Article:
Flow field characteristics of a confined, underexpanded transient round jet

A. Thawko, R. van Hout, H. Yadav, L. Tartakovsky

Research output: Contribution to journalArticlepeer-review

Abstract

The flow field of an impulsively started round, confined nitrogen jet was investigated using combined high speed schlieren imaging and particle velocimetry (PIV) measurements. PIV measurements were carried out at five different, normalized times (55 ≤t*≤ 392) relative to jet intrusion into a constant volume chamber. Between 100 <t*< 250, the NPR linearly increased to that for a moderately underexpanded jet (NPR ≈ 3.5). Distributions of the mean flow and Reynolds normal and shear stresses revealed two different stages in jet development. In stage I (t* = 55-103), prior to clear shock cell appearance, the jet was characterized by a leading, toroidal vortex whose induced recirculatory motion inhibited the growth of the trailing jet's shear layer instabilities and radial spreading. In stage II (t* = 196 and 392), the jet became moderately underexpanded (NPR ≥ 2) and close to the nozzle exit, flow characteristics resembled those of a “co-annular” jet. The co-annular region did not extend beyond 15 D. An analysis of instantaneous vortex numbers and strengths further supported the two identified stages in jet development and their connection to shear layer instability growth. Based on the distributions of mean flow and Reynolds stresses, it was shown that the static pressure gradient along the jet's centerline is mainly governed by the dynamic pressure gradient. Gradients of the Reynolds normal and shear stresses play a minor role. Important for gaseous fuel injection at high injection pressures, results point at limited mixing during stage I and enhanced mixing during stage II.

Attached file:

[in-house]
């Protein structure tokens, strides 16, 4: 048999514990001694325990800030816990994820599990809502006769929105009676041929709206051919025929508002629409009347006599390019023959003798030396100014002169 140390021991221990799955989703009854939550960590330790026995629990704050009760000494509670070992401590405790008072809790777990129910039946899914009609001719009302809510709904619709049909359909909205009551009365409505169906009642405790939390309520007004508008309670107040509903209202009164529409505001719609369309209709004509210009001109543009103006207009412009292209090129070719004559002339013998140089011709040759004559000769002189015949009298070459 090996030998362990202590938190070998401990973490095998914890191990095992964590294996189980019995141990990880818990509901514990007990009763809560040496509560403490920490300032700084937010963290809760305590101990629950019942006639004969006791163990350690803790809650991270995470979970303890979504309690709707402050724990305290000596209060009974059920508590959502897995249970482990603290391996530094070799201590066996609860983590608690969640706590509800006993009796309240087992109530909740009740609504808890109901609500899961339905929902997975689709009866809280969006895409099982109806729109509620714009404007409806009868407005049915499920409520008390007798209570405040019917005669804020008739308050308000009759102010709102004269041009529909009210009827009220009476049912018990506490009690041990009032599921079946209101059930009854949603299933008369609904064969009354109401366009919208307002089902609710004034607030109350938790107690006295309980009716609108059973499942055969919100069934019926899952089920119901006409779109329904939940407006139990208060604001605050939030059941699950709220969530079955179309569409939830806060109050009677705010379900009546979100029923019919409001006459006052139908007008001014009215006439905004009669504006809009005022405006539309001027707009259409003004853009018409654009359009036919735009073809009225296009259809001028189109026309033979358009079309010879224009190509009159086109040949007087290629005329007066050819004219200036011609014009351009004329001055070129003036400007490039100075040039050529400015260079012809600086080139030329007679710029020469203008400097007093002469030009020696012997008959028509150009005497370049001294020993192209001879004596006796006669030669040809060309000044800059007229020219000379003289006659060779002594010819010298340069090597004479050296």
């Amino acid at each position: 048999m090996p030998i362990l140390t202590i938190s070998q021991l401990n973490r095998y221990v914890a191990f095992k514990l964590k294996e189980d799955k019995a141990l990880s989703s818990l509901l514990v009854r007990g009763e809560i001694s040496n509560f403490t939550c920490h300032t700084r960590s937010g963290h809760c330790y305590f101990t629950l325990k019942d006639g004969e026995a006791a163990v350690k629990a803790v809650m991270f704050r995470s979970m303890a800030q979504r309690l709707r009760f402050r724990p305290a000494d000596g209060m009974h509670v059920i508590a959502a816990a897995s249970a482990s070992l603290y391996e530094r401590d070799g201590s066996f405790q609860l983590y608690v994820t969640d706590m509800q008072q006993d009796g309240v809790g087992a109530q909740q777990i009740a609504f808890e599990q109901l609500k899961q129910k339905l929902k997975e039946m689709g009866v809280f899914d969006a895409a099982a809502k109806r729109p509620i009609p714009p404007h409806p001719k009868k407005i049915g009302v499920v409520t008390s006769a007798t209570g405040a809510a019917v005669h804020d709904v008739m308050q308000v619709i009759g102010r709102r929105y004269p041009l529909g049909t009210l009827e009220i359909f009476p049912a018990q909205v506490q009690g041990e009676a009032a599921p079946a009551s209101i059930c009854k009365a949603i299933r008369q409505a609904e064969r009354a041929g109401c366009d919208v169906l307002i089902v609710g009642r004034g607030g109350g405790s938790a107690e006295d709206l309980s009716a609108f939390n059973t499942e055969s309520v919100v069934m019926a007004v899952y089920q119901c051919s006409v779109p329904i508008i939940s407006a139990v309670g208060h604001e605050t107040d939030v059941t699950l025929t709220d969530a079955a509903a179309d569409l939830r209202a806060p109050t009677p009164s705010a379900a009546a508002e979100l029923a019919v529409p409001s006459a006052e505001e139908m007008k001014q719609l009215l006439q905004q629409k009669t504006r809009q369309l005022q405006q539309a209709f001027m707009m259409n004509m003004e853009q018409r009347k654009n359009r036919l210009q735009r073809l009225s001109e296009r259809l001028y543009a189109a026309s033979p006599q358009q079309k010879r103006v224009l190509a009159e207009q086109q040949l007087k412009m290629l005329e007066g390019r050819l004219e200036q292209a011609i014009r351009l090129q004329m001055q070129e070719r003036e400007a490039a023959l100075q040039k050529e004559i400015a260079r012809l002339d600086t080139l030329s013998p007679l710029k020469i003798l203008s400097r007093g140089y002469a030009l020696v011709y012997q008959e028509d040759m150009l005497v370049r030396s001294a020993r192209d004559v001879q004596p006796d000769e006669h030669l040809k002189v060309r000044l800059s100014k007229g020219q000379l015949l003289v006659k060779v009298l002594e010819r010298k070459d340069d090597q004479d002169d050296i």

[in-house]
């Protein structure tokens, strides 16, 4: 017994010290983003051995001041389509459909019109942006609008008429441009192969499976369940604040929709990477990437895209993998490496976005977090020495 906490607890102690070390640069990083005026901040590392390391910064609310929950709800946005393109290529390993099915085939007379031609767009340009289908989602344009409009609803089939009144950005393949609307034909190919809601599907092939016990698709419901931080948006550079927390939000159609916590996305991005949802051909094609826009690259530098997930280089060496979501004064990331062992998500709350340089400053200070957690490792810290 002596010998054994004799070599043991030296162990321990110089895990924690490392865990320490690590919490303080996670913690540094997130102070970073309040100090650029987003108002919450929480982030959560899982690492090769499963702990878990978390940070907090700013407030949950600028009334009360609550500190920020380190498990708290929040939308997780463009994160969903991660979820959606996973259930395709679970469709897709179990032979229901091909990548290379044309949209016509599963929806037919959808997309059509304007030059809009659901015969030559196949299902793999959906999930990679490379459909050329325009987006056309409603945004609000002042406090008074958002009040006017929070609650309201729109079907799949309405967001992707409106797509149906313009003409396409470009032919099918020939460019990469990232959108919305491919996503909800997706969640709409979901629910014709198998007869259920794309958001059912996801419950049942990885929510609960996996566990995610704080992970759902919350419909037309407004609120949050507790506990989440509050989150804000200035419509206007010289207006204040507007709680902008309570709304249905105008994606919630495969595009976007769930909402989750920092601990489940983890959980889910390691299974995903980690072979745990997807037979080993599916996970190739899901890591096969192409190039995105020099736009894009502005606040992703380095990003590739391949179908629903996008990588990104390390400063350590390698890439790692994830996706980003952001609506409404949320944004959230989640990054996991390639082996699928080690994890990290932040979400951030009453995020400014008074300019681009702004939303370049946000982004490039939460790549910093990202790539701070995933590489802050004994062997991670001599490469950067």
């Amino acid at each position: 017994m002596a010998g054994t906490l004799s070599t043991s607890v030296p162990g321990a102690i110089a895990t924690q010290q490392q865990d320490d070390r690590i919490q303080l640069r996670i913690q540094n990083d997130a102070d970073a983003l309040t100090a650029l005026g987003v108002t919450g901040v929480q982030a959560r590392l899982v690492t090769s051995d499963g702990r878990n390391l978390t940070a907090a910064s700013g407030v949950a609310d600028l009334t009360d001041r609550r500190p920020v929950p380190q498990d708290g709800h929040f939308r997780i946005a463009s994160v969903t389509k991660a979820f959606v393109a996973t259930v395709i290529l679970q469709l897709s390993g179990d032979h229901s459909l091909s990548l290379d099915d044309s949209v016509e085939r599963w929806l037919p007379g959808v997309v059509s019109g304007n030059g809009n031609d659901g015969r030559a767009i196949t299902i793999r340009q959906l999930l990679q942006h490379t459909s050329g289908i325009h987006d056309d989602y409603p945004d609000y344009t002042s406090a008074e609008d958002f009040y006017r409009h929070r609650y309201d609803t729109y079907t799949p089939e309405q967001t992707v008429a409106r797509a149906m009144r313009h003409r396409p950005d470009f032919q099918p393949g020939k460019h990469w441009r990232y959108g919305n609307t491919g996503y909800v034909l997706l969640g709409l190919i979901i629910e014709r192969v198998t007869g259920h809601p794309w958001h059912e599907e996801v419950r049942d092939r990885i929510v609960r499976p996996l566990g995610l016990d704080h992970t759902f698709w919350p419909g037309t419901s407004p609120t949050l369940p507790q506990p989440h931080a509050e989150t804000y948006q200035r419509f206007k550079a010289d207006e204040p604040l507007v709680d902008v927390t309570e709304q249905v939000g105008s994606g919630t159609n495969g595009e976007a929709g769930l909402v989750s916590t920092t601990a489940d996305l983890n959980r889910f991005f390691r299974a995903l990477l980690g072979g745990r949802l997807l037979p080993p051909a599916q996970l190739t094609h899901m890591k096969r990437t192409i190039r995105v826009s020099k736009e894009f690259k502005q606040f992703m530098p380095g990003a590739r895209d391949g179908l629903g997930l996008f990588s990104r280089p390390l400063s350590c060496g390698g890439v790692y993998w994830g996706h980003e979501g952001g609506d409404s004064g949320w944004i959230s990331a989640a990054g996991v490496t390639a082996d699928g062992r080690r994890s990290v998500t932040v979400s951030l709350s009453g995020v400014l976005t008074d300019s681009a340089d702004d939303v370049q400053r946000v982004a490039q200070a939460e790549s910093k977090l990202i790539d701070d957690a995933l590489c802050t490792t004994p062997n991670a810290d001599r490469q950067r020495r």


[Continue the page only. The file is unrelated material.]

Original languageEnglish
Article number085104
JournalPhysics of Fluids
Volume33
Issue number8
DOIs
StatePublished - 1 Aug 2021

All Science Journal Classification (ASJC) codes

  • Computational Mechanics
  • Condensed Matter Physics
  • Mechanics of Materials
  • Mechanical Engineering
  • Fluid Flow and Transfer Processes

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